A bit thin on technical or character insight. The Yeerks are still a bit hacked off over the whole Kandrona thing, and start a logging company as an excuse to tear apart the nearby forest looking for Andalites. The Andalites infiltrate the logging company’s headquarters, getting through the force field by morphing termites. Mindful of their previous experiences, they collect a termite to acquire that already lives around the building. Unfortunately, their human minds are unable to override their termite bodies need to obey cues from the queen, until Cassie tricks her termite brain into thinking the queen is an invading ant and killing it. The no ant rule is expanded into ‘no social insects.’


Turns out even though the Yeerks have already started logging operations, they still haven’t technically gotten permission to cut down trees in a protected forest. Of the three officials who get to decide, one is for it, one against, and one is reserving judgment until he can inspect their facilities personally. Naturally the Yeerks plan to ambush and forcibly infest that one. There’s also a subplot about Cassie adopting a family of skunk kits, morphing their injured mother to take care of them until momma skunk heals up. This is important later, when Cassie morphs a skunk and hoses Visser Three in the face three times. Everybody escapes, the logging company is sunk and the world is safe from the menace of the alien lumberjacks. Visser Three turns himself purple because the Animorphs claimed grape juice would get rid of the smell, and no controller has the suicidal balls to contradict Visser Three when he demands truckloads of grape juice to bathe in.


Book 10: the Android


There’s something weird going on with Erek King, an acquaintance of Jake and Marco’s. First, he’s handing out fliers for the Sharing, second he doesn’t smell human to a dog morph. Upon further investigation, morphing spider to see a different spectra of light, Erek appears to be a mechanical bipedal dog skeleton within a glowing human shape. Which is pretty much what he is. If you didn’t catch it from the title, Erek is an android.


Erek and his people, the Chee, were created by a pacifist race called the Pemalites, basically bipedal dogs. Eons ago, the Pemalites seeded the galaxy with much of the life presently existing there, until they were wiped out by a race called the Howlers. The last Pemalites came to Earth with the Chee, who infused their ‘essence’ into wolves, making the final transition from semi-domesticated wolves to dogs. The Chee have been living among humanity for millennia, using their walking-holodeck nature to pass themselves as human and look after their master’s final legacy.


Presently, the Chee are divided between those who want to continue business-as-usual and those who think the Yeerks need to be stopped. Erek and a few friends have infiltrated the Sharing by receiving Yeerks into a containment area in their heads, they can provide Kandrona rays and holographic trickery convinces the Yeerks that a Yeerk regularly leaves their heads to swim in the pool. Even so, the Chee are totally constrained against violence by their programming, otherwise between their physical abilities, holographic abilities, hacking skills and intellects the war against the Yeerks would take an afternoon.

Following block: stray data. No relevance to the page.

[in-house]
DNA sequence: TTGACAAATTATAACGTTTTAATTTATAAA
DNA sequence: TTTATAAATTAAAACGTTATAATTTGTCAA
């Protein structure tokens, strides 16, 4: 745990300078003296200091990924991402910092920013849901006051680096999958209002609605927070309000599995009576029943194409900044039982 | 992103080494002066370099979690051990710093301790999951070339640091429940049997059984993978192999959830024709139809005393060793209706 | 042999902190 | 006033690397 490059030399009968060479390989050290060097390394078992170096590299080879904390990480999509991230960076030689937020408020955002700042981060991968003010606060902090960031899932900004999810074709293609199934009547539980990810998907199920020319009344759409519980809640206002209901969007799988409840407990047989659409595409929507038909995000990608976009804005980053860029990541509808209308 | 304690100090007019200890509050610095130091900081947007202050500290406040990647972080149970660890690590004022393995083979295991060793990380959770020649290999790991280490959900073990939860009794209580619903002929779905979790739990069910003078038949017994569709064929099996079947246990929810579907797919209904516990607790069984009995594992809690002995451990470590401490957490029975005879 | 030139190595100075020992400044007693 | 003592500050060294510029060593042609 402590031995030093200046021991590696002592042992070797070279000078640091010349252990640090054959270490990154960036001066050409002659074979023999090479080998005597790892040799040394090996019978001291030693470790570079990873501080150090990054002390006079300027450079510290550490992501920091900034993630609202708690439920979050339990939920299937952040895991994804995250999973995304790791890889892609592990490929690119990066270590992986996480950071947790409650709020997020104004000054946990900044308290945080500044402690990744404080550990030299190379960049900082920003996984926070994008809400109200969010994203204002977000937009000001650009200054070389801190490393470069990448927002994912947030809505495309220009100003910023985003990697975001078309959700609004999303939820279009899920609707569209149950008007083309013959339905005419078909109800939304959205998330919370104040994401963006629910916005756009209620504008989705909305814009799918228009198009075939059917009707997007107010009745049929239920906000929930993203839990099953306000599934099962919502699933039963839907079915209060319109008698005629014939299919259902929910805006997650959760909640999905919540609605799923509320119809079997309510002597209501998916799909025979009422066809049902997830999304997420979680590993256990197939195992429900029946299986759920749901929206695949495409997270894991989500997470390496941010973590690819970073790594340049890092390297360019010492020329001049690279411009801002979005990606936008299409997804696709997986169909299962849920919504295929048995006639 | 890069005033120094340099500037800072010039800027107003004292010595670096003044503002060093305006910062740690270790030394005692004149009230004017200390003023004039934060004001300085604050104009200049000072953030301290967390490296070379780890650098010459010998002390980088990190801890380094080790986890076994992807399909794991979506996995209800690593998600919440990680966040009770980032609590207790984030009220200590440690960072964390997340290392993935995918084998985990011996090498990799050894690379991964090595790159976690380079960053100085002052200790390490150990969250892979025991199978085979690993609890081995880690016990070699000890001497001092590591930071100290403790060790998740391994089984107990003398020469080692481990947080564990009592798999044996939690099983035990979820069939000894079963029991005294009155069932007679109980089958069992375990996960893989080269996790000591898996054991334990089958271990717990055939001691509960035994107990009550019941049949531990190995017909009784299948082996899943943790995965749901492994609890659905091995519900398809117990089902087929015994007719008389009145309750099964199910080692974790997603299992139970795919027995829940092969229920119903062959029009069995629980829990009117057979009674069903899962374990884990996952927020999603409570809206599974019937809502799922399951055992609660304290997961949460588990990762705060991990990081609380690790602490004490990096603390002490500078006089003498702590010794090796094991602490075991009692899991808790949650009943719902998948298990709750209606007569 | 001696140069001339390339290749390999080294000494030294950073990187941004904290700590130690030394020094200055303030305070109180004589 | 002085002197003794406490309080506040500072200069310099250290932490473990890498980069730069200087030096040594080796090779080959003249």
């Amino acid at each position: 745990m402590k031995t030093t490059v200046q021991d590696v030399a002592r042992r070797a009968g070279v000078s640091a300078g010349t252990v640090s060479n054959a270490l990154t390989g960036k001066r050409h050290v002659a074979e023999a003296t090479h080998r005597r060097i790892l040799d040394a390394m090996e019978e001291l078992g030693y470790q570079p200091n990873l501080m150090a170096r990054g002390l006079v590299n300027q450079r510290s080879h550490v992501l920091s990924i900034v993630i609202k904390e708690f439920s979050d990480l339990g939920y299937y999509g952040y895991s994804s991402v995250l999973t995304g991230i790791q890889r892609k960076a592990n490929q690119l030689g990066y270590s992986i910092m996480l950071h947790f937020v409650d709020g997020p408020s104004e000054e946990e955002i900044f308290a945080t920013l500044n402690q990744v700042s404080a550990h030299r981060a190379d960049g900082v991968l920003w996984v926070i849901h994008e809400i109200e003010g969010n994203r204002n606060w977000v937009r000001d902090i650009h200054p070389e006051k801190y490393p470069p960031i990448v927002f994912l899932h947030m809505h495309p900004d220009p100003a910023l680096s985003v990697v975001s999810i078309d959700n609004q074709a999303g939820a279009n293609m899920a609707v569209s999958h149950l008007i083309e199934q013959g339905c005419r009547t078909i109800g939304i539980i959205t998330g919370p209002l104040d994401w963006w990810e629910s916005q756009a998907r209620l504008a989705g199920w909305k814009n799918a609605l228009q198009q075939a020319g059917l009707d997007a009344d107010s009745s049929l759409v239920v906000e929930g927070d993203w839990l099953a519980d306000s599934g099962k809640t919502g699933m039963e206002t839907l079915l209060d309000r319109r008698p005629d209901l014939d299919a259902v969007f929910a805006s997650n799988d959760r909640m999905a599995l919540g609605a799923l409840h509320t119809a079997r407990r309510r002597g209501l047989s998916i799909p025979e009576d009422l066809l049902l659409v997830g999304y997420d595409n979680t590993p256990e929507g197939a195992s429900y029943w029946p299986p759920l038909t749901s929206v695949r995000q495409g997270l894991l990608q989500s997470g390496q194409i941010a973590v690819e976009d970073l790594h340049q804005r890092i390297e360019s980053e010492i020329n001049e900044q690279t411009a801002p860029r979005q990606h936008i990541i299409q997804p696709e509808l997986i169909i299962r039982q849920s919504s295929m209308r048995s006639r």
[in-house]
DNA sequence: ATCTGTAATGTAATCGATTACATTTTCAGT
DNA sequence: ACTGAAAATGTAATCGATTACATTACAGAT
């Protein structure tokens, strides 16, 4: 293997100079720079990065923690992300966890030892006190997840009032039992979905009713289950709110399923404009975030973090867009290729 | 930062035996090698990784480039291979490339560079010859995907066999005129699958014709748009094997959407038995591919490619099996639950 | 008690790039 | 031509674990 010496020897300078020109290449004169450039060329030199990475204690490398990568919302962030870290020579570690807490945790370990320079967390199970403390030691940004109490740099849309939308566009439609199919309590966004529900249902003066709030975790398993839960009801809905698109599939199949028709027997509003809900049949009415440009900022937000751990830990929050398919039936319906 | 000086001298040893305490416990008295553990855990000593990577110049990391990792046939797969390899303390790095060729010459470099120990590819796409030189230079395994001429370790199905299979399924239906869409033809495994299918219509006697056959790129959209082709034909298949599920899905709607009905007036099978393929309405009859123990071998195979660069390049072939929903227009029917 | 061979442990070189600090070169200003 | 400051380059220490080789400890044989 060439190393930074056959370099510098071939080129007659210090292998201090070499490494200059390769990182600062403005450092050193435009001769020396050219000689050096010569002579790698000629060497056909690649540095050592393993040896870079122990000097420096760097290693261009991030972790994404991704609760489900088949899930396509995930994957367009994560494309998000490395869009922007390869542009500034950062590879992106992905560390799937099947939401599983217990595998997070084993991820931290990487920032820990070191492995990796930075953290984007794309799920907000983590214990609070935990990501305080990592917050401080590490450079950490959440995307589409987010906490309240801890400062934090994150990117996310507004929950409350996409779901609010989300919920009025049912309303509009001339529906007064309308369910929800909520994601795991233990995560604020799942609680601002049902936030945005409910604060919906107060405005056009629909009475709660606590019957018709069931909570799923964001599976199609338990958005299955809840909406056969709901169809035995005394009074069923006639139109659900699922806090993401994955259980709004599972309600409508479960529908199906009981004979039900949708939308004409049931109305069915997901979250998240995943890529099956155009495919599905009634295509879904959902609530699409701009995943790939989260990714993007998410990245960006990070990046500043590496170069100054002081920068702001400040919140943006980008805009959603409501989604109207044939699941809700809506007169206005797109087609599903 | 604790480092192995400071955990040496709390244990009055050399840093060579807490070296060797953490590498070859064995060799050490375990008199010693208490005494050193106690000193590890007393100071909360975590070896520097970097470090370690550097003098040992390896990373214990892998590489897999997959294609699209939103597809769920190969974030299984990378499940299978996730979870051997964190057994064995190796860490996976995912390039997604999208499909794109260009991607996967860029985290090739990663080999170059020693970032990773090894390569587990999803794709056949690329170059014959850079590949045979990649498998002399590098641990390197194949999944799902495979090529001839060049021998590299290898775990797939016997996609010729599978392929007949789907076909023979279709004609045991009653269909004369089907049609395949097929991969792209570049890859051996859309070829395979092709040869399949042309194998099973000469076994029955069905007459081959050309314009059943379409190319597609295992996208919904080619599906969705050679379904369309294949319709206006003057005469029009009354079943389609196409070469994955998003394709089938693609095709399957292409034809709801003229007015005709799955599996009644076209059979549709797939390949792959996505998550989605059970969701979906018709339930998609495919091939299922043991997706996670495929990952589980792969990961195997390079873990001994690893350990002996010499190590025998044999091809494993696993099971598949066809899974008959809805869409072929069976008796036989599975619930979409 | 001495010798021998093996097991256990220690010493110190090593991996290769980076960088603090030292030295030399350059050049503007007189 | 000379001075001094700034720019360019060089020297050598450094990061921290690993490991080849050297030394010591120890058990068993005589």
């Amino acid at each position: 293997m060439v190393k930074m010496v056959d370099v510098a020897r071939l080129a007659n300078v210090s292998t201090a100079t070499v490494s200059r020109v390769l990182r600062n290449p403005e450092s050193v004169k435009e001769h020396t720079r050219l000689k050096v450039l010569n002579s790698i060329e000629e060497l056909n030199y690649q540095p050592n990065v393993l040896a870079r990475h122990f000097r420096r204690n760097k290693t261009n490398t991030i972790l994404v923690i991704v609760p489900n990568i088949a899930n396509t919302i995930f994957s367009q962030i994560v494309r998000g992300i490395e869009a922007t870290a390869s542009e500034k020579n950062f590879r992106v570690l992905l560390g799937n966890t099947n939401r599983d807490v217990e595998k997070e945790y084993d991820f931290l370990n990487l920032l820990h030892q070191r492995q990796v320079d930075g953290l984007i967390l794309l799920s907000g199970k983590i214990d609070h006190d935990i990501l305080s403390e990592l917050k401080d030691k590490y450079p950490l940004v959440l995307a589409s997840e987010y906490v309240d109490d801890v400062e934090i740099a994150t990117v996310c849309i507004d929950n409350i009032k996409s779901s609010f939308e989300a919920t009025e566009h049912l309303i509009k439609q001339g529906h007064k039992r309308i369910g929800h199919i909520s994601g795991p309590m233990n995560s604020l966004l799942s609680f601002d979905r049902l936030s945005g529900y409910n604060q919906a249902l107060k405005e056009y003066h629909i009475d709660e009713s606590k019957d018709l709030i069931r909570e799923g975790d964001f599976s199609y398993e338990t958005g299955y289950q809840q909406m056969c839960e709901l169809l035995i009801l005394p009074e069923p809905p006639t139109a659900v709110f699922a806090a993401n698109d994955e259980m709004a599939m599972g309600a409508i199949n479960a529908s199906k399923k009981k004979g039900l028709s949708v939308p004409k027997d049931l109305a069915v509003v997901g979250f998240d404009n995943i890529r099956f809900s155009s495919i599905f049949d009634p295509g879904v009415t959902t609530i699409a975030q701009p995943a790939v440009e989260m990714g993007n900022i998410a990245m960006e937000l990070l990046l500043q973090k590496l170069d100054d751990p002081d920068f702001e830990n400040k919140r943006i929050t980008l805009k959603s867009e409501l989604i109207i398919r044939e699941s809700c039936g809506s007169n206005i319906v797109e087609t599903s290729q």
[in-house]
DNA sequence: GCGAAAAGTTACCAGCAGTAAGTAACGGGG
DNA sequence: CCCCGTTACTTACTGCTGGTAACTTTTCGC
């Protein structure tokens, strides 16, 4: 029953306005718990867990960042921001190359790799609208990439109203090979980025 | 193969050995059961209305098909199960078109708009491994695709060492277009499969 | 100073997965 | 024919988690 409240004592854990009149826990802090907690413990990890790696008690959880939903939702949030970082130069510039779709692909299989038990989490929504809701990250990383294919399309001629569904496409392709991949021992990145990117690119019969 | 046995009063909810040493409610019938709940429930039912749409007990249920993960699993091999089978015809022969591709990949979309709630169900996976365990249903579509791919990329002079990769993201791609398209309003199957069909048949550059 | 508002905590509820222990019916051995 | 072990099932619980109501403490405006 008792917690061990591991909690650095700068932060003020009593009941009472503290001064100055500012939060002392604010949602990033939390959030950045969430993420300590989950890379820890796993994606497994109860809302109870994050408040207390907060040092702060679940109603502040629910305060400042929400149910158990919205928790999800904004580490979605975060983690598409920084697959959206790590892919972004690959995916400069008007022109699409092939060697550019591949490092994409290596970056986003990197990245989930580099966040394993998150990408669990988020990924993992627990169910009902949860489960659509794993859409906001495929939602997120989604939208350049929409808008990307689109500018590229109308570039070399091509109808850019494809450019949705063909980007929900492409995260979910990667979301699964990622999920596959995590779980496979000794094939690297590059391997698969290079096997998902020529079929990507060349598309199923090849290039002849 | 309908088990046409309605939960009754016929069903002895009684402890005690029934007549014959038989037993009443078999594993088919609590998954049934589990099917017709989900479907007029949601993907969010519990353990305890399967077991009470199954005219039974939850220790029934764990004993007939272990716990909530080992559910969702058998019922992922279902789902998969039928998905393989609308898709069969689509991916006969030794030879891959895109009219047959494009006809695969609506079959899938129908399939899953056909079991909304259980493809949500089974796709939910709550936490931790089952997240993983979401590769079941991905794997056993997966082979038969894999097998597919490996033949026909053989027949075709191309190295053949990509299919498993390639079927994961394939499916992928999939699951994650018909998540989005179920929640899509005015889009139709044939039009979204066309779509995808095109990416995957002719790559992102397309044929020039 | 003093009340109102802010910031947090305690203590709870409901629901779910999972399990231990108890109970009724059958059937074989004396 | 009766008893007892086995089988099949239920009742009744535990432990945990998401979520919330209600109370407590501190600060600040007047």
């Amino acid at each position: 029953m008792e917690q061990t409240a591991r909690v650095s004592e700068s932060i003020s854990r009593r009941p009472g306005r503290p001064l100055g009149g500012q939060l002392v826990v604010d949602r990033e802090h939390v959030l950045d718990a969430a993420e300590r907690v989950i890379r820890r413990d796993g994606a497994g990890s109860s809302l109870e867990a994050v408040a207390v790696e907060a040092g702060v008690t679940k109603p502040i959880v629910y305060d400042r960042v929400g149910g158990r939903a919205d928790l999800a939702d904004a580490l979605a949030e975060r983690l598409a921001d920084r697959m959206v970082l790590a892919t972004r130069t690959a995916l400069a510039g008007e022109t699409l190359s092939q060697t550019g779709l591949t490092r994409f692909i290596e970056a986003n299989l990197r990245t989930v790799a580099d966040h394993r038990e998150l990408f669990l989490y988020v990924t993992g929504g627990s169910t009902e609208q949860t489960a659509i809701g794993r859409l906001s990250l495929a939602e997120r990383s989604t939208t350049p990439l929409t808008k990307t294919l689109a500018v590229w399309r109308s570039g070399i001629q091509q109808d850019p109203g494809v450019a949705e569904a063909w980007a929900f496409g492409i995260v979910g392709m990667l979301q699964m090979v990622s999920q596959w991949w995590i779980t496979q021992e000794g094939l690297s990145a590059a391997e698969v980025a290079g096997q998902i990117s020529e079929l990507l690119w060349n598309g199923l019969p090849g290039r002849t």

But there is a way around that. The Yeerks have recently acquired a Pemalite Crystal, a supercomputer in the form of grape-sized diamond. They’re going to use it to monitor/hack every computer with internet access simultaneously, but the Chee could use it to alter their own programming. A matter of some considerable controversy to them.


But the crystal is kept under incredible security. Only someone capable of turning into a bug to get into the ventilation, and then a bat to navigate the high-security dark room could possibly get i… oh wait, that’s exactly what they have and do. Except now they can’t carry it out as bats, so they have to assume battle-morphs and fight their way out. However, this being a high security facility there are almost a hundred Hork-Bajir who cut the Animorphs down until Marco, mortally wounded and at the end of his strength, breaks a window Erek is waiting beyond and gives him the crystal. Marco, the viewpoint character for this book, passes out immediately after, but it seems it took Erek less than a minute to delete his nonviolence directive, slaughter at least 40 Hork-Bajir with his bare hands, drag the Animorphs to safety and administer life-saving first aid. Erek is so traumatized by the orgy of violence that he immediately resumes his pacifist programming, agreeing only to provide the Animorphs with intelligence on the Yeerks.


Erek entrusts the Pemalite crystal to Jake, who after some consideration throws it into the ocean, commenting that it may turn up one day when people need it, or are ready for it.


Also, at one point in this book Marco asks Ax about how morphing works in a universe with conservation of matter, and almost immediately wishes he hadn’t. It seems the morphing technology is deeply involved with the Andalites’ study of Zero-Space. Whenever possible, the morphing process retasks matter that is already there, but when they morph something larger, energy from Z-Space is drawn on to make the difference. When they morph something smaller, their mass is extruded into Z-space like a fleshy balloon, tethered by a special connection to their bodies. It is theoretically possible, though Ax is quick to add that it’s never happened to his knowledge, for ships using Z-space to ‘run over’ a morpher’s mass balloon and completely disintegrate it. Because the Animorphs really needed one more thing to keep them up at night.